Two allegedly pre-Columbian crystal skulls turn out to be counterfeits
Welcome to this summer’s scientific blockbuster, “Indiana Jones and the Kingdom of the Crystal Skullduggery.” In his latest cinematic adventure, the bullwhip-cracking Jones chases down an ancient skull carved out of crystal that contains supernatural powers.
But a new analysis of two actual crystal skulls — skulls
carved out of a type of quartz rock — fingers the artifacts as forgeries. The
supposed treasures have been attributed to either the Aztecs or a related
pre-Columbian society in
One of the two life-size carvings was purchased in 1897 by
A team led by Walsh and
Like all other crystal skulls, the
The team studied molds of the tool marks on each artifact. The molds were impressed onto a special silicone wax and studied at high magnification in a scanning electron microscope.
The goblet and beads exhibit shallow, irregular indentations consistent with the use of stone and wood tools tipped with an especially hard material, such as almandine garnet or corundum.
In contrast, both crystal skulls display deep, regular incisions
indicating that they were carved with rotary wheels. The makers of the
Also, close examination of the Smithsonian skull revealed traces of a modern synthetic abrasive.
Analyses of the composition of rock used for the British
skull suggest that it came from
Archival research conducted by Walsh revealed that the
Boban sold at least five crystal skulls to various museums worldwide.
The Smithsonian crystal skull also bears telltale microscopic
signs of having been wheel-cut. It was probably made shortly before its sale to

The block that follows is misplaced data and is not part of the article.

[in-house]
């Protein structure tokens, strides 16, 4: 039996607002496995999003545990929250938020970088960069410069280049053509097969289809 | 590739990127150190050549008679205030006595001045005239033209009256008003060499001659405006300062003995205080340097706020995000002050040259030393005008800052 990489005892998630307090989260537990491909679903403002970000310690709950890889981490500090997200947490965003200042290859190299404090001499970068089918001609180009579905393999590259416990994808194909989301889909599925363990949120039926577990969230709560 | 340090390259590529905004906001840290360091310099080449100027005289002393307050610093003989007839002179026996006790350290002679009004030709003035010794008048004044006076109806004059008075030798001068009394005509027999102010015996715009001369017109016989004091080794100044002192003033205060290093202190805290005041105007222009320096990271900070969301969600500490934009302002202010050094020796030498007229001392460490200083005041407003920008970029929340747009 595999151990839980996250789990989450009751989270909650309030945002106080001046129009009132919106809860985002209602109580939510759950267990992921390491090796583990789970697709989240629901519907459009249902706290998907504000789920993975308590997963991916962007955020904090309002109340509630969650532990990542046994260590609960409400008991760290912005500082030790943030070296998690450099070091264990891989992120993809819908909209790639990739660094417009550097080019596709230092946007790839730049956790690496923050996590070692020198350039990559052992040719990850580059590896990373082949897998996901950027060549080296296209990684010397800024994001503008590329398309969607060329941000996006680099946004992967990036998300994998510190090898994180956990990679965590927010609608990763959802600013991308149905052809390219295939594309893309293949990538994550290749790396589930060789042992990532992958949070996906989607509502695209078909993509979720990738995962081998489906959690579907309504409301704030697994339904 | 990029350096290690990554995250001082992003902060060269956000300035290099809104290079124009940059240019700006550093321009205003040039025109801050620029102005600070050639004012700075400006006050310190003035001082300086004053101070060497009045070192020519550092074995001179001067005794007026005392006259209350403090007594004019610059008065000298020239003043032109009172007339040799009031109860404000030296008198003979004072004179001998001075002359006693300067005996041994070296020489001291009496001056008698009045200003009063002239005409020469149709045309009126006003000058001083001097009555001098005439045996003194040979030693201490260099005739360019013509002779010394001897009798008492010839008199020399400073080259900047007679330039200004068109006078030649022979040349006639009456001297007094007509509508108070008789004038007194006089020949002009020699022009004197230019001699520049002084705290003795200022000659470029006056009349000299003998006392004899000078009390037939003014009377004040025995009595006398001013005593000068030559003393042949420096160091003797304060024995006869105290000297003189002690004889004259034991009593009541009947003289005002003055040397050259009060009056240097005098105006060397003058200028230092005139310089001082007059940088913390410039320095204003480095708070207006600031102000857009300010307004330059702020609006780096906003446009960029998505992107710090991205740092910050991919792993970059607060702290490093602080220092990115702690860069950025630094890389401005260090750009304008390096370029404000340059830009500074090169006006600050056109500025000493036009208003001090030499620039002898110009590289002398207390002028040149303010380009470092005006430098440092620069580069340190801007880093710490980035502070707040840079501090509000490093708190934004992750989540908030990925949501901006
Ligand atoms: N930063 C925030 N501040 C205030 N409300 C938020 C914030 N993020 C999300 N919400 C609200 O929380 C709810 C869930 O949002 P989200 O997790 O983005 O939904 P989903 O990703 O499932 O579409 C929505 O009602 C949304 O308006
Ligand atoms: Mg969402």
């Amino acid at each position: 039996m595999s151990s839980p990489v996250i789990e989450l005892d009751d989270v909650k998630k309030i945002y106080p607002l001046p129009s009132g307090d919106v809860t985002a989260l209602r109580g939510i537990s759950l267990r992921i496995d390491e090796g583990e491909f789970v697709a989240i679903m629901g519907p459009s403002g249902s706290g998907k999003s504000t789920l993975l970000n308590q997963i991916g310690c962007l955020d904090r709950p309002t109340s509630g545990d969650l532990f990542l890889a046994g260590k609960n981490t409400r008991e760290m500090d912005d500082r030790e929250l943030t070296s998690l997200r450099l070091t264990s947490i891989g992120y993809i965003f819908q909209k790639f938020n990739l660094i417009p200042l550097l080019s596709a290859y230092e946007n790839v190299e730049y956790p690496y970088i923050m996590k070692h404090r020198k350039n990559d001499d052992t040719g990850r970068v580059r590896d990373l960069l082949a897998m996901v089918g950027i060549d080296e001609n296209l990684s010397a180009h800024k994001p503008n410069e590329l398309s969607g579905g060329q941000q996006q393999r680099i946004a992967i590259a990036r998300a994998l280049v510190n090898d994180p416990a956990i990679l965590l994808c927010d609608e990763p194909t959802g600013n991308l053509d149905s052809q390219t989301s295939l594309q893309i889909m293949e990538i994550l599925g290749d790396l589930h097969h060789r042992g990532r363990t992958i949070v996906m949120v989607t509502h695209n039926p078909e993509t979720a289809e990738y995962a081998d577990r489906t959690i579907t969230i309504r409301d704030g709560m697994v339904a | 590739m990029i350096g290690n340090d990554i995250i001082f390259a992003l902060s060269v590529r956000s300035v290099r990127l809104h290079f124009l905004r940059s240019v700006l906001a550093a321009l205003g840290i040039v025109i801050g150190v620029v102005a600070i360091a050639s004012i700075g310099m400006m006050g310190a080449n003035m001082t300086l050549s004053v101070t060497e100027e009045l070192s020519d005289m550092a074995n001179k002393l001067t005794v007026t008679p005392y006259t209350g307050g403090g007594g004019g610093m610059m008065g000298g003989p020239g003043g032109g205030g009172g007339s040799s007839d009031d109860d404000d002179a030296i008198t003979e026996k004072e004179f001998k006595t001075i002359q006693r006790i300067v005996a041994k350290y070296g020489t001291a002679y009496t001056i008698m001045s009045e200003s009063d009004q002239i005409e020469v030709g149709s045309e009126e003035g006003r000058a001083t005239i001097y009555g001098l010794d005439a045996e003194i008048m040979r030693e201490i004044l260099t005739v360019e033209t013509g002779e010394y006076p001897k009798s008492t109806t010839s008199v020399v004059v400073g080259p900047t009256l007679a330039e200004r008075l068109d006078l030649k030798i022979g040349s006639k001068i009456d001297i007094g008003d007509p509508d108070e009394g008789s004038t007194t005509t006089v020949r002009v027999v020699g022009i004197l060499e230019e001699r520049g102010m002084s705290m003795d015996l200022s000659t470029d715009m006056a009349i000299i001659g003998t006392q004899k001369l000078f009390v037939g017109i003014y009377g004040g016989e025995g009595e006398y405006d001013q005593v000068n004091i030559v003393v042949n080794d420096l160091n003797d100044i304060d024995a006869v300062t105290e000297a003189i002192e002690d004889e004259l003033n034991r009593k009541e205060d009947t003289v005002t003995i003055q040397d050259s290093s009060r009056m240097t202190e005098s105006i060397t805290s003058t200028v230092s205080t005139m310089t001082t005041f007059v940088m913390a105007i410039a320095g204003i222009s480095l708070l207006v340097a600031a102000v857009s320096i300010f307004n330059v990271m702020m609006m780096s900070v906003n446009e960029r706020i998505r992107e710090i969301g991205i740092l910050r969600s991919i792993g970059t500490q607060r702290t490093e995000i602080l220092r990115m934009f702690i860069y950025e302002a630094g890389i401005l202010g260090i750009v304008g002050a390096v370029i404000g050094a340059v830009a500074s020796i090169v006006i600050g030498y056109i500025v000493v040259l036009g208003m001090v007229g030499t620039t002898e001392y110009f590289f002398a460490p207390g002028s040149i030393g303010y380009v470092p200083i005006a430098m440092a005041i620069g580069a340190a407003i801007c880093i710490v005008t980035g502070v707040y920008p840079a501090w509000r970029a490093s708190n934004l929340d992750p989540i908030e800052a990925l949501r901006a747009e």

a private collector in
Walsh suspects that several small crystal skulls now held in
museums, each no larger than a fist, were made in
Unpublished microscopic analyses of a few small crystal skulls brought to the Smithsonian have also yielded evidence of wheel-carving. “Every crystal skull we’ve studied so far is modern in origin,” Walsh says. “It’s reasonable to think that the rest are as well.”
Archaeologist and Aztec researcher Michael E. Smith of
These skulls fit with what’s known about Aztec skull depictions in artwork, he notes. Rock crystal objects recovered at Aztec sites include lip plugs and beads.
Most crystal skulls exhibit styles reminiscent of European traditions of skull art, Walsh responds. Some small crystal skulls probably started out as pre-Columbian beads and were carved into their present shape for sale in the late 19th century, in her view.
French researchers are now applying microscopic analyses, as
well as advanced dating techniques, to three crystal skulls held in European
museums. One of those skulls is now on exhibit in
Indiana Jones and his real-life counterparts may never look at crystal skulls the same way again.
Sax, M., J.M. Walsh, et al. In oress. The origin of two purportedly pre-Columbian Mexican crystal skulls," Journal of Archaeological Science. doi: 10.1016/j.jas.2008.05.007